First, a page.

On the weekend, I took a kayaking trip down a 20-km stretch of the Saint John River, from near the Mactaquac Fish Hatchery to Morell Park in Fredericton. I stopped at a few islands along the way. This post is mainly photos of the trip.

My first stop was on Burpee Bar Island, which is an NB Nature Trust Preserve. Their website has the following description:

The island is altered annually by ice scour and seasonally fluctuating water levels that are characteristic of the St. John River. Therefore, disturbance-driven species thrive in this habitat.

In my photo, I've added a horizontal line, showing how the dried grass stuck in tree branches gives a visual indication of how high the flood waters came.

Burpee Bar Island with flood line visible

A short distance further was the downstream end of Sugar Island, which also has an NB Nature Trust reserve:

The floodplain islands (Sugar and the adjacent islands) have an unusual floodplain and prairie-type flora. The gravel strands, which are flooded annually, are effectively in a state of perpetual early succession.

Gravel beach at Sugar Island

I ate a couple of samosas on a nice gravel beach and watched bald eagles and other birds (obviously cellphone photos don't do those magnificent birds justice).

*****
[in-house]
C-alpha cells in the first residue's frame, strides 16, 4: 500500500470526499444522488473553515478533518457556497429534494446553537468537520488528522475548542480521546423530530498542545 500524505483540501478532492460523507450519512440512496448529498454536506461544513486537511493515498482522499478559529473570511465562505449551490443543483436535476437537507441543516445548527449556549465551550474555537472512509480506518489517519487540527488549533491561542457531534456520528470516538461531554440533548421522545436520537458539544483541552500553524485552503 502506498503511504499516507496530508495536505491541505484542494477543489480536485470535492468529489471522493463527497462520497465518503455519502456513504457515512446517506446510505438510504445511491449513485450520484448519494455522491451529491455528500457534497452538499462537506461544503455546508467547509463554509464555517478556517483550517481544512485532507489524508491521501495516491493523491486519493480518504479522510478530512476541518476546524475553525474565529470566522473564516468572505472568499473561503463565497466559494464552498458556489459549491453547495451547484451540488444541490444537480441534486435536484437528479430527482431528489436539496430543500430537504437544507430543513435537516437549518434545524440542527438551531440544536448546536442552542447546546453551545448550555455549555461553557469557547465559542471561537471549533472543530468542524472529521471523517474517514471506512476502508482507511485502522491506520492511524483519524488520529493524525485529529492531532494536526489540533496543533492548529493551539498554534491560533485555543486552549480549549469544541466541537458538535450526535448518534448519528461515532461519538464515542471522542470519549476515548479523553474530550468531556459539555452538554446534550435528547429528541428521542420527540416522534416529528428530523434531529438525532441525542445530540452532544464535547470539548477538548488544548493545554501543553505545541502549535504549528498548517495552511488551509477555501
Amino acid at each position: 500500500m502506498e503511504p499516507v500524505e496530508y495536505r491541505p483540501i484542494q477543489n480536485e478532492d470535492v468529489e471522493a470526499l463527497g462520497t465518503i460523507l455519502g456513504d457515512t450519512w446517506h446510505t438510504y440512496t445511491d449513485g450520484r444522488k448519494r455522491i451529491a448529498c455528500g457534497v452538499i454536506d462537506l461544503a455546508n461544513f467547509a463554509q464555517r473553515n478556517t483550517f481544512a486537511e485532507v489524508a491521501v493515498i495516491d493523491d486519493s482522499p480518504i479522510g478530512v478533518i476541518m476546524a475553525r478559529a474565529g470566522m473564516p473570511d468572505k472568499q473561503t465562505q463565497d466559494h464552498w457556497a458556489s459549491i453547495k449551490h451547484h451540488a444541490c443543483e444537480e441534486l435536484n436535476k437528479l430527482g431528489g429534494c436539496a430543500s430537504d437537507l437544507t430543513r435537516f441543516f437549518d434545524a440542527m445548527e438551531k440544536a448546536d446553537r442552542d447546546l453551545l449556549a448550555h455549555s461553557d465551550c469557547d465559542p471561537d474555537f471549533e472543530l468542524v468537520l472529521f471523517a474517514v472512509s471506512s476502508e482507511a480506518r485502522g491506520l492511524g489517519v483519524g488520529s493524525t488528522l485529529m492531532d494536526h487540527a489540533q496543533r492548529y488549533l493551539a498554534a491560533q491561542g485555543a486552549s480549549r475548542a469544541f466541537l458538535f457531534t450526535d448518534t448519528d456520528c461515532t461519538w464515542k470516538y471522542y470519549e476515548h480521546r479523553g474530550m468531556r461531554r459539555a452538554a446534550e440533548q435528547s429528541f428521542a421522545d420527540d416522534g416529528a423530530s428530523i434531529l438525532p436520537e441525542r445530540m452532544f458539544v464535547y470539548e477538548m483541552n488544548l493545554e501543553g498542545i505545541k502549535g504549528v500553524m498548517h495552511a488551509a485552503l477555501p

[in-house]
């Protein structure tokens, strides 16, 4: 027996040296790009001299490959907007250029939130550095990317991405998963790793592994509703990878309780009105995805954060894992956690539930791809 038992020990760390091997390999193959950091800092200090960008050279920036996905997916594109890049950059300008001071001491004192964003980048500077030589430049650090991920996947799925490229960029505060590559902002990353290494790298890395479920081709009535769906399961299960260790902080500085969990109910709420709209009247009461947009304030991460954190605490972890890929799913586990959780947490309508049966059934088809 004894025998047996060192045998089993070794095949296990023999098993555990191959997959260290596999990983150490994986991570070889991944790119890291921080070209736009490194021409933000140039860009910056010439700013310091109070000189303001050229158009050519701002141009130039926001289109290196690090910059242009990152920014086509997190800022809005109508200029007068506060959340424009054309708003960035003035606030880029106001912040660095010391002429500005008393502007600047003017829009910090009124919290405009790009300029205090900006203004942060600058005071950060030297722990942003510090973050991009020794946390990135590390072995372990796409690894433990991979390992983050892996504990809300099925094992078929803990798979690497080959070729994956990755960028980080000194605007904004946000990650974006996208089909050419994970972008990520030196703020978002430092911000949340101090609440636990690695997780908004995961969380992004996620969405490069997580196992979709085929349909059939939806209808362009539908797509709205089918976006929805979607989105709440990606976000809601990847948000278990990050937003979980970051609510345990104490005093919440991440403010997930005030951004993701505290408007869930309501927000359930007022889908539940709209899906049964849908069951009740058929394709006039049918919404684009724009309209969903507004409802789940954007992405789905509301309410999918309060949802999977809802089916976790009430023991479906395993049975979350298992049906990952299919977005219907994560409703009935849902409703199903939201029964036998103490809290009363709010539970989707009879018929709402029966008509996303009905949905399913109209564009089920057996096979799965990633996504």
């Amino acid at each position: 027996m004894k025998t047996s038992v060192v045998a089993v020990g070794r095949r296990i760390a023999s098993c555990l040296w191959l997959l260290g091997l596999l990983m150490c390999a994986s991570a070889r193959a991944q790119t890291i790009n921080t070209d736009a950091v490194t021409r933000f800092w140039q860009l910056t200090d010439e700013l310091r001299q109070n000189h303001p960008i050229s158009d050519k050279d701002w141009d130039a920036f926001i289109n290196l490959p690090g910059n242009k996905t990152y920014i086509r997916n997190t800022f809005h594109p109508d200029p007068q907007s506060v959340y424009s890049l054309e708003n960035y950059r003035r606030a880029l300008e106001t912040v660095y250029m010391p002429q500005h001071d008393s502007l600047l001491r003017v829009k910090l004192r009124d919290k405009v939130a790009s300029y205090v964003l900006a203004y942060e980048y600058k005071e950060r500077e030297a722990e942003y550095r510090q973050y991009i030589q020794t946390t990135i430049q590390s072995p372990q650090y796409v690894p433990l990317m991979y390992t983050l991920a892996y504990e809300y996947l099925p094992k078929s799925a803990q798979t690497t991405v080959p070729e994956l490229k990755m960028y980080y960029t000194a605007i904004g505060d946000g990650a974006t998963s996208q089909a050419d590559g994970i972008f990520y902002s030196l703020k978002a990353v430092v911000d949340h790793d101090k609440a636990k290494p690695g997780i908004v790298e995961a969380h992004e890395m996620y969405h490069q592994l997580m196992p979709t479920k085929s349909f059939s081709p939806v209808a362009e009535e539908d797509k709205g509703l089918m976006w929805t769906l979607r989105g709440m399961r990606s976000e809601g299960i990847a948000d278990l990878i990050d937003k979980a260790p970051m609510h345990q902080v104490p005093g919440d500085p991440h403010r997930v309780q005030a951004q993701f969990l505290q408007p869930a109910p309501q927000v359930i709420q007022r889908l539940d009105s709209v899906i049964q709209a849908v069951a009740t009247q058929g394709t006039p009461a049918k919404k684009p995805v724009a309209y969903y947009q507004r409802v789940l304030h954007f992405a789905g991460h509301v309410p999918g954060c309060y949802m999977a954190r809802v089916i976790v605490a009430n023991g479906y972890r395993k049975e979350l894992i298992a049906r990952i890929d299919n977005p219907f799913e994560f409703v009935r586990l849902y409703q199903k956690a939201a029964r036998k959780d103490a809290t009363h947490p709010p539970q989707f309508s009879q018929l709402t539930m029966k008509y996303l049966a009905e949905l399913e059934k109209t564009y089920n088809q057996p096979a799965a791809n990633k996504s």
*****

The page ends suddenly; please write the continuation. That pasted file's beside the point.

Bald Eagle seen from Sugar Island, flying over Eqpahak Island

Next I went past Eqpahak Island, which I've written about before.

Eqpahak Island

On Hartt Island and some of the others there were prominent scour marks in the banks:

Scoured banks of Hartt Island

After I passed Hartt Island, I had to paddle into some waves since the wind had increased. To minimize the effort required, I stayed close to the shore of Nevers Island. I also landed briefly to see the interior of the island.

Nevers Island

There were some fiddleheads (past the stage where I'd want to eat them) in the soil below the flood line:

Fiddleheads, past edible season

Next, I took the northern channel to be more sheltered from the wind and then the centre channel between Jewett and Clements islands.

In the final stretch of the journey, the river flows past downtown Fredericton:

Downtown Fredericton from a kayak

Including the stops on some of the islands, this trip took around 4.5 hours.

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